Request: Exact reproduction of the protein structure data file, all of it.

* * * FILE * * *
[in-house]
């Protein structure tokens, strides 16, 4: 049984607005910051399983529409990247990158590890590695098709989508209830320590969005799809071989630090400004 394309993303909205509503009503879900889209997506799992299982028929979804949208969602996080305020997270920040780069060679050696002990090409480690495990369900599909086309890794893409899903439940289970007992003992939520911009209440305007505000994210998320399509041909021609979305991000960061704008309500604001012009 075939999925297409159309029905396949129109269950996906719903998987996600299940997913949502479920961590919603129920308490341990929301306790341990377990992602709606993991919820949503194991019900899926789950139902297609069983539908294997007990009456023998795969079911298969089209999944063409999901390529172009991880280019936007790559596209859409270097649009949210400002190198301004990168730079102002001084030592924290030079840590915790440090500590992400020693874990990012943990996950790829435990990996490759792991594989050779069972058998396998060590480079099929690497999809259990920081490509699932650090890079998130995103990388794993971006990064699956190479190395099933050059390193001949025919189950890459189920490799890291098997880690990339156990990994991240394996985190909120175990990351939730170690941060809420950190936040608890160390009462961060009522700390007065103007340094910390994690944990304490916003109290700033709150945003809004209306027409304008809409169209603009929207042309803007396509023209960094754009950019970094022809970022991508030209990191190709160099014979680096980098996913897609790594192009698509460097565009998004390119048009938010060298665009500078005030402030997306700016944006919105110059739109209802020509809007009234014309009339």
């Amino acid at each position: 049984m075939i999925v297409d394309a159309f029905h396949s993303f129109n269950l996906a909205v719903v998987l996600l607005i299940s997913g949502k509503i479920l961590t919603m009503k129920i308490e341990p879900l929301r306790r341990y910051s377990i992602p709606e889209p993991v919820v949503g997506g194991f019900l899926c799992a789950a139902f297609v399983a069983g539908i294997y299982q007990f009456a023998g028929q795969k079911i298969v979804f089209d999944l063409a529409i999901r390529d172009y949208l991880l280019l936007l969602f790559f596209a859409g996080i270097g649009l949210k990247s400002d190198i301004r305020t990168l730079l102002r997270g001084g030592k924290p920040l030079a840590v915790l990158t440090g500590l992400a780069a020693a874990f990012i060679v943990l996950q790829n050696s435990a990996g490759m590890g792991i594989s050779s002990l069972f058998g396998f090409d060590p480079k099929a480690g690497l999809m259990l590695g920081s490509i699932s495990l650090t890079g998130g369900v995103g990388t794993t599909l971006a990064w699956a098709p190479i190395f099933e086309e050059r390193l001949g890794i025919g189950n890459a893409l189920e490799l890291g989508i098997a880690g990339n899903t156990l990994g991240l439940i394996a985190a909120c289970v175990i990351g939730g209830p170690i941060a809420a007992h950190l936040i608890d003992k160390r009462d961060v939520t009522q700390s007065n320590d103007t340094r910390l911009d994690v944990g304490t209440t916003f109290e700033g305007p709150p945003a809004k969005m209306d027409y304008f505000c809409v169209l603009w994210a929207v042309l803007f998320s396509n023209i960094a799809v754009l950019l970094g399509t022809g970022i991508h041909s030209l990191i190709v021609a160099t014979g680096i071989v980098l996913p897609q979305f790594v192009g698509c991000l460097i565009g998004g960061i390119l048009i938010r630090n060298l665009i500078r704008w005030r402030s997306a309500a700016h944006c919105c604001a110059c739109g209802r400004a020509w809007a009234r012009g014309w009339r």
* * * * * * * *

[in-house]
């Protein structure tokens, strides 16, 4: 049984607005910051399983529409990247990158590890590695098709989508209830320590969005799809071989630090400004 394309993303909205509503009503879900889209997506799992299982028929979804949208969602996080305020997270920040780069060679050696002990090409480690495990369900599909086309890794893409899903439940289970007992003992939520911009209440305007505000994210998320399509041909021609979305991000960061704008309500604001012009 075939999925297409159309029905396949129109269950996906719903998987996600299940997913949502479920961590919603129920308490341990929301306790341990377990992602709606993991919820949503194991019900899926789950139902297609069983539908294997007990009456023998795969079911298969089209999944063409999901390529172009991880280019936007790559596209859409270097649009949210400002190198301004990168730079102002001084030592924290030079840590915790440090500590992400020693874990990012943990996950790829435990990996490759792991594989050779069972058998396998060590480079099929690497999809259990920081490509699932650090890079998130995103990388794993971006990064699956190479190395099933050059390193001949025919189950890459189920490799890291098997880690990339156990990994991240394996985190909120175990990351939730170690941060809420950190936040608890160390009462961060009522700390007065103007340094910390994690944990304490916003109290700033709150945003809004209306027409304008809409169209603009929207042309803007396509023209960094754009950019970094022809970022991508030209990191190709160099014979680096980098996913897609790594192009698509460097565009998004390119048009938010060298665009500078005030402030997306700016944006919105110059739109209802020509809007009234014309009339």
């Amino acid at each position: 049984m075939i999925v297409d394309a159309f029905h396949s993303f129109n269950l996906a909205v719903v998987l996600l607005i299940s997913g949502k509503i479920l961590t919603m009503k129920i308490e341990p879900l929301r306790r341990y910051s377990i992602p709606e889209p993991v919820v949503g997506g194991f019900l899926c799992a789950a139902f297609v399983a069983g539908i294997y299982q007990f009456a023998g028929q795969k079911i298969v979804f089209d999944l063409a529409i999901r390529d172009y949208l991880l280019l936007l969602f790559f596209a859409g996080i270097g649009l949210k990247s400002d190198i301004r305020t990168l730079l102002r997270g001084g030592k924290p920040l030079a840590v915790l990158t440090g500590l992400a780069a020693a874990f990012i060679v943990l996950q790829n050696s435990a990996g490759m590890g792991i594989s050779s002990l069972f058998g396998f090409d060590p480079k099929a480690g690497l999809m259990l590695g920081s490509i699932s495990l650090t890079g998130g369900v995103g990388t794993t599909l971006a990064w699956a098709p190479i190395f099933e086309e050059r390193l001949g890794i025919g189950n890459a893409l189920e490799l890291g989508i098997a880690g990339n899903t156990l990994g991240l439940i394996a985190a909120c289970v175990i990351g939730g209830p170690i941060a809420a007992h950190l936040i608890d003992k160390r009462d961060v939520t009522q700390s007065n320590d103007t340094r910390l911009d994690v944990g304490t209440t916003f109290e700033g305007p709150p945003a809004k969005m209306d027409y304008f505000c809409v169209l603009w994210a929207v042309l803007f998320s396509n023209i960094a799809v754009l950019l970094g399509t022809g970022i991508h041909s030209l990191i190709v021609a160099t014979g680096i071989v980098l996913p897609q979305f790594v192009g698509c991000l460097i565009g998004g960061i390119l048009i938010r630090n060298l665009i500078r704008w005030r402030s997306a309500a700016h944006c919105c604001a110059c739109g209802r400004a020509w809007a009234r012009g014309w009339r």